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 Looking at the changing landscape

Geologists studied and mapped ancient river systems in the South Coast REC study area. Today, they remain as channels in the seafloor and are often filled with seafloor sediments.

Located to the south-east of the Isle of Wight, the palaeo-Solent is one of the most important channel systems in the area.  It runs for over 10 kilometres, and varies in width from less than 1 kilometre to more than 3.5 kilometres.

Sometimes it is difficult to see the channel because it is completely filled with seafloor sediments. 

Geologists used information gathered from the geophysical survey to map the course of the palaeo-Solent River. In particular, they can use sub-bottom profiler data to see the shape of the channel, even when it is full of seafloor sediments.

The results showed that this river was a tributary into the Northern palaeo-valley river system that flowed between Britain and the rest of Europe before the end of the last Ice Age.  It also changed course over time.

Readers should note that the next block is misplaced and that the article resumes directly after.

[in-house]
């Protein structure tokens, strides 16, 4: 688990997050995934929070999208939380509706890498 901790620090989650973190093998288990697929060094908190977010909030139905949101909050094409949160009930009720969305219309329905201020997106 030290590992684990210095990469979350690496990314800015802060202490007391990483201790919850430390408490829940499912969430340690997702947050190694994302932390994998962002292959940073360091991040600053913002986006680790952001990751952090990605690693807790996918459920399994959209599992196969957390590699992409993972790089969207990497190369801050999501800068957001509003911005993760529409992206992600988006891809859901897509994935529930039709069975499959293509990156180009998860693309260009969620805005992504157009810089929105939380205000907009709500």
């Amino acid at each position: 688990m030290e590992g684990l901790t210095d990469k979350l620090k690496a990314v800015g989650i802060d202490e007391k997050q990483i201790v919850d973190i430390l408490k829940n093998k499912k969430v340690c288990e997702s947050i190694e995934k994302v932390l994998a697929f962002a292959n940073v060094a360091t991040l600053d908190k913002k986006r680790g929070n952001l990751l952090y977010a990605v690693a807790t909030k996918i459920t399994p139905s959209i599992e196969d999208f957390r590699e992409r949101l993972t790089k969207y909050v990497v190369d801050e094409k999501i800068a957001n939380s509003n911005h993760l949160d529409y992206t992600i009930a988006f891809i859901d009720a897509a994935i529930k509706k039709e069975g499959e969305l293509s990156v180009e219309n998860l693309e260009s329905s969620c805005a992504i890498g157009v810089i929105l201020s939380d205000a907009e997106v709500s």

It is important to remember that the landscape changed over the Ice Age, with the sea level rising and falling. Studying these changes can help us understand the effects that our changing climate will have on us today.

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Reconstructing the past

In a previous MALSF-funded project, Wessex Archaeology reconstructed the ancient landscape of the palaeo-Arun, one of the three ancient rivers located in the South Coast study area.

Like the palaeo-Solent (see above), archaeologists used geophysical survey data to map the course of the ancient palaeo-Arun River, creating a 3D model.  This model forms the foundations for reconstructing the past landscape. You can watch the animation of the reconstruction below.

Archaeologists collected vibrocorer and grab samples of seafloor sediments above and below the seafloor surface to study environmental remains.  This enabled them to reconstruct the environment from 9,000 years ago, during the Mesolithic period.  The samples showed that the top of the river valley consisted of mixed hazel, oak and pine woodland, while at the bottom there was marshland.